Between the two nations, China has the most to lose in a prolonged trade war. Its economy is more fragile and more reliant on exports and, without the United States as a trading partner, would experience greater economic uncertainty. Indeed, prior to November 2018 for the year-to-date period, the Chinese stock market had underperformed the US’s sharply. And so, not surprisingly, Chinese authorities began taking a more conciliatory stance on tariffs, and Chinese stocks have (surprise, surprise) performed better over the past few months, outperforming the US by nearly 7% since November.
As always is the case, equity investing comes down to earnings and investors have benefited greatly from an extremely robust earnings environment. Per FactSet, the S&P 500 set multiple records in earnings in 2018, including the following:
- 5.4% Increase in Q118 Bottom-Up EPS Estimate: Highest increase in (quarterly) bottom-up EPS estimate during a quarter since FactSet began tracking this metric in Q2 2002
- 53% S&P 500 Cos. Issuing Positive EPS Guidance for Q118: Highest number of S&P 500 companies issuing positive EPS guidance for a quarter since FactSet began tracking this metric in Q1 2006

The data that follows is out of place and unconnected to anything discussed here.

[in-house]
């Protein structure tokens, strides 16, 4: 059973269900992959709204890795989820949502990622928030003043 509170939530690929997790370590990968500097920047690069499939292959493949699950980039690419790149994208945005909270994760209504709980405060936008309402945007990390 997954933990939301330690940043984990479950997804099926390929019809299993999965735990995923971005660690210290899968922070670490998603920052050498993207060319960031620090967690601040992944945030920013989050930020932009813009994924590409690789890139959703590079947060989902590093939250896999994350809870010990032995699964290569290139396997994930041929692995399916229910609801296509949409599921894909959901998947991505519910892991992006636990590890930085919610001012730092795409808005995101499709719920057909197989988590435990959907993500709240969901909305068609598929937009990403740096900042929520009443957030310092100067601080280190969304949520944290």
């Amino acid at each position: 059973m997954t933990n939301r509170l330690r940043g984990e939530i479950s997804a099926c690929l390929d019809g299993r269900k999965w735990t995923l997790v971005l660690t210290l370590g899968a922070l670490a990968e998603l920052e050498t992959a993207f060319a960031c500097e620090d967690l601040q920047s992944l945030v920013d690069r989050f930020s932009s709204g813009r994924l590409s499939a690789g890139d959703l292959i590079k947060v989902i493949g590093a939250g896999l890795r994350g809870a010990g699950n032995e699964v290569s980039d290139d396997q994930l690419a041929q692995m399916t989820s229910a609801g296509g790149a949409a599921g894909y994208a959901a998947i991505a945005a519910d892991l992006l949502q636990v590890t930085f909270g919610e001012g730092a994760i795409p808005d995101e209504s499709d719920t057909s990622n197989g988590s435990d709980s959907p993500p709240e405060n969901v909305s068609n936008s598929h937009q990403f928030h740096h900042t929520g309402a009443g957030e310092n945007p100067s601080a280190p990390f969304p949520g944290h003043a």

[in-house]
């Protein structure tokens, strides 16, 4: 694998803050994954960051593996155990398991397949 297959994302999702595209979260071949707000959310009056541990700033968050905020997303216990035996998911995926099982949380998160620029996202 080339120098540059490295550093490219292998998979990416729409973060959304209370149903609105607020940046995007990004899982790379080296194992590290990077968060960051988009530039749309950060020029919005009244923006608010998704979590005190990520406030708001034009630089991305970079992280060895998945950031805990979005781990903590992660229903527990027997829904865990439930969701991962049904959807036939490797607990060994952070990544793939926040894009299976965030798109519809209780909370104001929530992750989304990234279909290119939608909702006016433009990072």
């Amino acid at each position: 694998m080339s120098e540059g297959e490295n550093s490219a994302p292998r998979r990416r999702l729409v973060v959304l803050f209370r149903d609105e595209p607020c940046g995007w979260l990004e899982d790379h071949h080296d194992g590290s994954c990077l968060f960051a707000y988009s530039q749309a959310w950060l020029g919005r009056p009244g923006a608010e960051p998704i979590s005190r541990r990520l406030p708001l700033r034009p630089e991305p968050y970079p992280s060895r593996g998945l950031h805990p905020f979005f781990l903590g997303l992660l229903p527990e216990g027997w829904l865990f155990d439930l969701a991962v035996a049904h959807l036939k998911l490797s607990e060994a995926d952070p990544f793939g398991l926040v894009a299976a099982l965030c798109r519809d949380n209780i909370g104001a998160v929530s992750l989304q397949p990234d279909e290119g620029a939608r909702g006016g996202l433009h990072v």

- 80% Earnings Beat % in Q218: Highest percentage of S&P 500 companies reporting actual EPS above estimated EPS for a quarter since FactSet began tracking this metric in Q3 2008
- 77% Revenue Beat % in Q118: Tied (with Q417) for highest percentage of S&P 500 companies reporting actual revenues above estimated revenues for a quarter since FactSet began tracking this metric in Q3 2008
- 7.5% Earnings Surprise % in Q118: Highest aggregate difference between actual earnings and estimated earnings for a quarter since Q4 2010
- 26.0% Earnings Growth in Q318: Highest quarterly (year-over-year) earnings growth reported by S&P 500 since Q3 2010
- 10.5% Revenue Growth in Q218: Highest quarterly (year-over-year) revenue growth reported by S&P 500 since Q3 2011.
- 12.0% Net Profit Margin in Q318: Highest quarterly net profit margin reported by S&P 500 since FactSet began tracking this metric in Q3 2008
- 20.3% Earnings Growth in CY18 (projected): Would be highest annual earnings growth reported by S&P 500 since CY 2010.